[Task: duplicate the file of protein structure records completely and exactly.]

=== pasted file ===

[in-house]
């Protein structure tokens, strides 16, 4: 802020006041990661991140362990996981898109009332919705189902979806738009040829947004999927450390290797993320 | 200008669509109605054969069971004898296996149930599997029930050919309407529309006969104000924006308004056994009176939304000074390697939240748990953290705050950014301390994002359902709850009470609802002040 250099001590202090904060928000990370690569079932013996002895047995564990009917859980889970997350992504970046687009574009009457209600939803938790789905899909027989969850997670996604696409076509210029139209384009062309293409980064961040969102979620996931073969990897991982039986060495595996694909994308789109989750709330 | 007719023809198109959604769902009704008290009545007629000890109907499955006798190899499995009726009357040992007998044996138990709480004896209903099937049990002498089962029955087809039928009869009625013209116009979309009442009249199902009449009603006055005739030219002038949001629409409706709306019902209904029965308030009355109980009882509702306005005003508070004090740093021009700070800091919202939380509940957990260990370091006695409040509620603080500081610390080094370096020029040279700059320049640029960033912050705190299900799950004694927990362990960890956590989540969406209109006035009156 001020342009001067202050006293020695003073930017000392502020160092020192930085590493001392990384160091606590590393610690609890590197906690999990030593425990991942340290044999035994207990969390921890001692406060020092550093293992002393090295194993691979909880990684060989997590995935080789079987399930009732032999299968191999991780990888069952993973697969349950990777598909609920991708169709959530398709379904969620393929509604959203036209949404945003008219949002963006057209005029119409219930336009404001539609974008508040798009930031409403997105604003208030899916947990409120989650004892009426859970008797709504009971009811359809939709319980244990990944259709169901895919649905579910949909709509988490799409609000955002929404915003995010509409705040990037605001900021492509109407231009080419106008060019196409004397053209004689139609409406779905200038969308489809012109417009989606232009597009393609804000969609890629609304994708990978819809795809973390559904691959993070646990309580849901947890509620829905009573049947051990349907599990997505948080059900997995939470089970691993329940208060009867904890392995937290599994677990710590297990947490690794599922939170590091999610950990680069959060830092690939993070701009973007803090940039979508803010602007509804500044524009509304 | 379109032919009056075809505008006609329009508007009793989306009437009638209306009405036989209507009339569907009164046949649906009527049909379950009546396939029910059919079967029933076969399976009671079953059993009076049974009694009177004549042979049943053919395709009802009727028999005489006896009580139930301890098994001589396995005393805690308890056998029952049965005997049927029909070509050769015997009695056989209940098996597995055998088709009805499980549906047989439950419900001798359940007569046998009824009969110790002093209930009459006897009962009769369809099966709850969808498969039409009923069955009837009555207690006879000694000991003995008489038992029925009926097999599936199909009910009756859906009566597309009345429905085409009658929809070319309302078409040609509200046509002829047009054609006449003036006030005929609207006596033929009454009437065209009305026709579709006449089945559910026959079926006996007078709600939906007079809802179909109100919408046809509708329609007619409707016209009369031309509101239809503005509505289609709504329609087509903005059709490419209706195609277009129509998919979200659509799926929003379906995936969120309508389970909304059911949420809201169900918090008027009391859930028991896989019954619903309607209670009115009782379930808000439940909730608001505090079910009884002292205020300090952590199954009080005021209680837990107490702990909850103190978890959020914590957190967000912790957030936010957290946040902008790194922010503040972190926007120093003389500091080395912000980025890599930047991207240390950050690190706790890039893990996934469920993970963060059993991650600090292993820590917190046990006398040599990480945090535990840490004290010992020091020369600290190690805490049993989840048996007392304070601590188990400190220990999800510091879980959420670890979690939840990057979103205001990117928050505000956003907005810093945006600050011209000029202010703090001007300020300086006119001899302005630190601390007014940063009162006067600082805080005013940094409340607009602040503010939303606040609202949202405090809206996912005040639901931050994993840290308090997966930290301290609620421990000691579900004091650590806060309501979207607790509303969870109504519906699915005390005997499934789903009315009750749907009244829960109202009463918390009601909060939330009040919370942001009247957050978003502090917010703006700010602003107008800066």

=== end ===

[in-house]
């Protein structure tokens, strides 16, 4: 802020006041990661991140362990996981898109009332919705189902979806738009040829947004999927450390290797993320 | 200008669509109605054969069971004898296996149930599997029930050919309407529309006969104000924006308004056994009176939304000074390697939240748990953290705050950014301390994002359902709850009470609802002040 250099001590202090904060928000990370690569079932013996002895047995564990009917859980889970997350992504970046687009574009009457209600939803938790789905899909027989969850997670996604696409076509210029139209384009062309293409980064961040969102979620996931073969990897991982039986060495595996694909994308789109989750709330 | 007719023809198109959604769902009704008290009545007629000890109907499955006798190899499995009726009357040992007998044996138990709480004896209903099937049990002498089962029955087809039928009869009625013209116009979309009442009249199902009449009603006055005739030219002038949001629409409706709306019902209904029965308030009355109980009882509702306005005003508070004090740093021009700070800091919202939380509940957990260990370091006695409040509620603080500081610390080094370096020029040279700059320049640029960033912050705190299900799950004694927990362990960890956590989540969406209109006035009156 001020342009001067202050006293020695003073930017000392502020160092020192930085590493001392990384160091606590590393610690609890590197906690999990030593425990991942340290044999035994207990969390921890001692406060020092550093293992002393090295194993691979909880990684060989997590995935080789079987399930009732032999299968191999991780990888069952993973697969349950990777598909609920991708169709959530398709379904969620393929509604959203036209949404945003008219949002963006057209005029119409219930336009404001539609974008508040798009930031409403997105604003208030899916947990409120989650004892009426859970008797709504009971009811359809939709319980244990990944259709169901895919649905579910949909709509988490799409609000955002929404915003995010509409705040990037605001900021492509109407231009080419106008060019196409004397053209004689139609409406779905200038969308489809012109417009989606232009597009393609804000969609890629609304994708990978819809795809973390559904691959993070646990309580849901947890509620829905009573049947051990349907599990997505948080059900997995939470089970691993329940208060009867904890392995937290599994677990710590297990947490690794599922939170590091999610950990680069959060830092690939993070701009973007803090940039979508803010602007509804500044524009509304 | 379109032919009056075809505008006609329009508007009793989306009437009638209306009405036989209507009339569907009164046949649906009527049909379950009546396939029910059919079967029933076969399976009671079953059993009076049974009694009177004549042979049943053919395709009802009727028999005489006896009580139930301890098994001589396995005393805690308890056998029952049965005997049927029909070509050769015997009695056989209940098996597995055998088709009805499980549906047989439950419900001798359940007569046998009824009969110790002093209930009459006897009962009769369809099966709850969808498969039409009923069955009837009555207690006879000694000991003995008489038992029925009926097999599936199909009910009756859906009566597309009345429905085409009658929809070319309302078409040609509200046509002829047009054609006449003036006030005929609207006596033929009454009437065209009305026709579709006449089945559910026959079926006996007078709600939906007079809802179909109100919408046809509708329609007619409707016209009369031309509101239809503005509505289609709504329609087509903005059709490419209706195609277009129509998919979200659509799926929003379906995936969120309508389970909304059911949420809201169900918090008027009391859930028991896989019954619903309607209670009115009782379930808000439940909730608001505090079910009884002292205020300090952590199954009080005021209680837990107490702990909850103190978890959020914590957190967000912790957030936010957290946040902008790194922010503040972190926007120093003389500091080395912000980025890599930047991207240390950050690190706790890039893990996934469920993970963060059993991650600090292993820590917190046990006398040599990480945090535990840490004290010992020091020369600290190690805490049993989840048996007392304070601590188990400190220990999800510091879980959420670890979690939840990057979103205001990117928050505000956003907005810093945006600050011209000029202010703090001007300020300086006119001899302005630190601390007014940063009162006067600082805080005013940094409340607009602040503010939303606040609202949202405090809206996912005040639901931050994993840290308090997966930290301290609620421990000691579900004091650590806060309501979207607790509303969870109504519906699915005390005997499934789903009315009750749907009244829960109202009463918390009601909060939330009040919370942001009247957050978003502090917010703006700010602003107008800066």